Before becoming licensed, you must have at least two years’ professional training or college coursework related to hygiene. Most states require applicants to pass written and practical exams. Some conditions may also require additional clinical hours.

You might not realize this right away, but a dental hygienist can work different types of jobs. Here are some examples:

  • Cleaning offices and clinics
  • Working in hospitals
  • Providing home care services
  • Pediatric dental hygienist
  • Teaching others about proper oral hygiene

Salary Potential

The average salary for a dental hygienist ranges from $30,000-$40,000 per year. However, salaries vary widely based on geographic region and employer size. Salaries tend to increase over time due to increased demand for dental hygienists.

Education Requirements

Most states require candidates to obtain a minimum number of education credits before taking their licensing exam. Students need to complete specific courses within their program of study.

These programs usually consist of classroom instruction followed by hands-on practice under supervision. Many schools offer continuing education classes throughout the year.

Licensing Exams

All states require dental hygienists to take one of several standardized tests. Each state has its requirements regarding these examinations. That said, states allow individuals to sit multiple times until passing all the necessary sections.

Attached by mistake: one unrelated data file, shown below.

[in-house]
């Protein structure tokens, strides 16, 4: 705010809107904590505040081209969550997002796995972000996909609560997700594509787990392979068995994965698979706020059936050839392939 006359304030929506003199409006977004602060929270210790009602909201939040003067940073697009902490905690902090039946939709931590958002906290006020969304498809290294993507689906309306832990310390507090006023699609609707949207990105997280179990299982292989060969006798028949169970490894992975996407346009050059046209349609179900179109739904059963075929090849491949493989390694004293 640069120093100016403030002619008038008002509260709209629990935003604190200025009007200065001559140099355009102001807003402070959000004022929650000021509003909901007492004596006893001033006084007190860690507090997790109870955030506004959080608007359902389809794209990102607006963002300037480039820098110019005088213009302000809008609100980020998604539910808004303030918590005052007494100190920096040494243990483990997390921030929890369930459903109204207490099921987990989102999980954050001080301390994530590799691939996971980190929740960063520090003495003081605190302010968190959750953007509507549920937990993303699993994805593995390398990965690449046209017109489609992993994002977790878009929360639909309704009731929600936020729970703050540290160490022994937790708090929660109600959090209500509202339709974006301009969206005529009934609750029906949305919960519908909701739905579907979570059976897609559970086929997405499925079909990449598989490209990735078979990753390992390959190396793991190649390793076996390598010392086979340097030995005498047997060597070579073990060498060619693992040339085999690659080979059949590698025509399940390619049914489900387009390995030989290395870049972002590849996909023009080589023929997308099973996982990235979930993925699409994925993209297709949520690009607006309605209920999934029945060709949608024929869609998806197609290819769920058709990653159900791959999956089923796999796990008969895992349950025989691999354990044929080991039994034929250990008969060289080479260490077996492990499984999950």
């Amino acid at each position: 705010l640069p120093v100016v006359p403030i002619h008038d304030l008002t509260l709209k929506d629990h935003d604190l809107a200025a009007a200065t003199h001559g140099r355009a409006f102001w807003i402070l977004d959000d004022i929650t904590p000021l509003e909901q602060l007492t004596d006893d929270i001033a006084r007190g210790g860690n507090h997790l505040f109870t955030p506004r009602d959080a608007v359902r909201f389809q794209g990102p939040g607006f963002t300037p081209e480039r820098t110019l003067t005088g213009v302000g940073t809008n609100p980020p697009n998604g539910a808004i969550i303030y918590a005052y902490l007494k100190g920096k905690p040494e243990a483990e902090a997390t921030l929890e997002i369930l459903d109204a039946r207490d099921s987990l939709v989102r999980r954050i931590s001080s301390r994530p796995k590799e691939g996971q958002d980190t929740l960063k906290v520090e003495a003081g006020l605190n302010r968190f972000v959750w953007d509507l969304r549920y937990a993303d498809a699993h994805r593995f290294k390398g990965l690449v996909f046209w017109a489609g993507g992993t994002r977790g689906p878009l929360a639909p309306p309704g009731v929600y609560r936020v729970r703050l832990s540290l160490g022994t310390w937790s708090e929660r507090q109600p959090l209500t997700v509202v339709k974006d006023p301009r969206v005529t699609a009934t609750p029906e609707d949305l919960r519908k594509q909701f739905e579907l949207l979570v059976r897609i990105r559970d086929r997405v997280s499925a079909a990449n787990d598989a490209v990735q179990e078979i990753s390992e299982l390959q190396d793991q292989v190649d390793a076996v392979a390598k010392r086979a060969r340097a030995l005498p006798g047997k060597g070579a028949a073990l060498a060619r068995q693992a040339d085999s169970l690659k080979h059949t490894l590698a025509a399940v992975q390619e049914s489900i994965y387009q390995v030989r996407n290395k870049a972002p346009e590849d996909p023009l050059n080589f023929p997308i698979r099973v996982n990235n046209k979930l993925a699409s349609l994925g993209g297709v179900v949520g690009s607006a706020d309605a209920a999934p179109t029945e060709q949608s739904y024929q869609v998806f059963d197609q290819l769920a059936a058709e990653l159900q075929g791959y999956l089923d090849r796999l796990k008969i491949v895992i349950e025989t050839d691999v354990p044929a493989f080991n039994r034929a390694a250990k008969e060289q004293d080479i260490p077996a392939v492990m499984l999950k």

Some states do not accept scores from previous attempts into consideration when determining whether someone passed or failed. Others use a combination of both score and grade point averages.

To qualify for licensure, dental hygienists must earn a GPA of 2.0 or higher. This is determined after completing an accredited school’s curriculum. Students can achieve this through hard work and dedication.

In addition to earning grades that meet specific standards, you will need to demonstrate your ability to apply what you’ve learned during class. You’ll be tested on topics including anatomy, physiology, microbiology, pharmacology, chemistry, physics, calculus, statistics, and English composition.

Certification Programs

Many dental hygienists choose to pursue certification. Certification allows them to add another credential to their resume. It demonstrates they possess specialized skills and knowledge beyond those needed to become licensed.

The American Board of Oral Health offers three levels of certifications. They include:

  • Certified Clinical Specialist
  • Diplomate in Advanced Education in General
  • Practice
  • Diplomate in Advanced Education

Take Away

I hope you now know how to become a dental hygienist. In a nutshell, you need:

  1. Obtain a Bachelor’s degree or Associate degree
  2. Pass state licensing exams
  3. To get a dental hygienist license, you have to pass NBDE and state-specific license exams. You can’t get employed or open your practice without passing license exams.
  4. Seek employment opportunities
  5. Obtain a master’s degree

If you want to conduct research or advance your dental hygienist career, obtaining a Master degree will be the final step to advanced dental hygienist practice.